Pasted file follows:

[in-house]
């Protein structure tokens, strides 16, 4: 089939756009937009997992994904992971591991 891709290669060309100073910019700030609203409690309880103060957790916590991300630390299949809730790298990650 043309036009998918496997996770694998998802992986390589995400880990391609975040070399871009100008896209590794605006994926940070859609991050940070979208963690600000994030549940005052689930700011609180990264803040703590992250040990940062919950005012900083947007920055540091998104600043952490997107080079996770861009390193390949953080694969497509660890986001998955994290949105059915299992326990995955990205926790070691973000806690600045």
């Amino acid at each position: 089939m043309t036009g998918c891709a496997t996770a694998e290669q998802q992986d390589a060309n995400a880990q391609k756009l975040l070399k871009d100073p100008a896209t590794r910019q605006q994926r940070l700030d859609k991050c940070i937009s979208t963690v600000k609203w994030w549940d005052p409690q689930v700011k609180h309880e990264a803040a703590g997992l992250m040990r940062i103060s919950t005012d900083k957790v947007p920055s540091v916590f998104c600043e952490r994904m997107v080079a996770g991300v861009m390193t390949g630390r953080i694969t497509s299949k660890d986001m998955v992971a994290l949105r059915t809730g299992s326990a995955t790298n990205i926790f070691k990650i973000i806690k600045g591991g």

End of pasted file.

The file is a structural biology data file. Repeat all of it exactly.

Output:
[in-house]
């Protein structure tokens, strides 16, 4: 089939756009937009997992994904992971591991 891709290669060309100073910019700030609203409690309880103060957790916590991300630390299949809730790298990650 043309036009998918496997996770694998998802992986390589995400880990391609975040070399871009100008896209590794605006994926940070859609991050940070979208963690600000994030549940005052689930700011609180990264803040703590992250040990940062919950005012900083947007920055540091998104600043952490997107080079996770861009390193390949953080694969497509660890986001998955994290949105059915299992326990995955990205926790070691973000806690600045």
């Amino acid at each position: 089939m043309t036009g998918c891709a496997t996770a694998e290669q998802q992986d390589a060309n995400a880990q391609k756009l975040l070399k871009d100073p100008a896209t590794r910019q605006q994926r940070l700030d859609k991050c940070i937009s979208t963690v600000k609203w994030w549940d005052p409690q689930v700011k609180h309880e990264a803040a703590g997992l992250m040990r940062i103060s919950t005012d900083k957790v947007p920055s540091v916590f998104c600043e952490r994904m997107v080079a996770g991300v861009m390193t390949g630390r953080i694969t497509s299949k660890d986001m998955v992971a994290l949105r059915t809730g299992s326990a995955t790298n990205i926790f070691k990650i973000i806690k600045g591991g």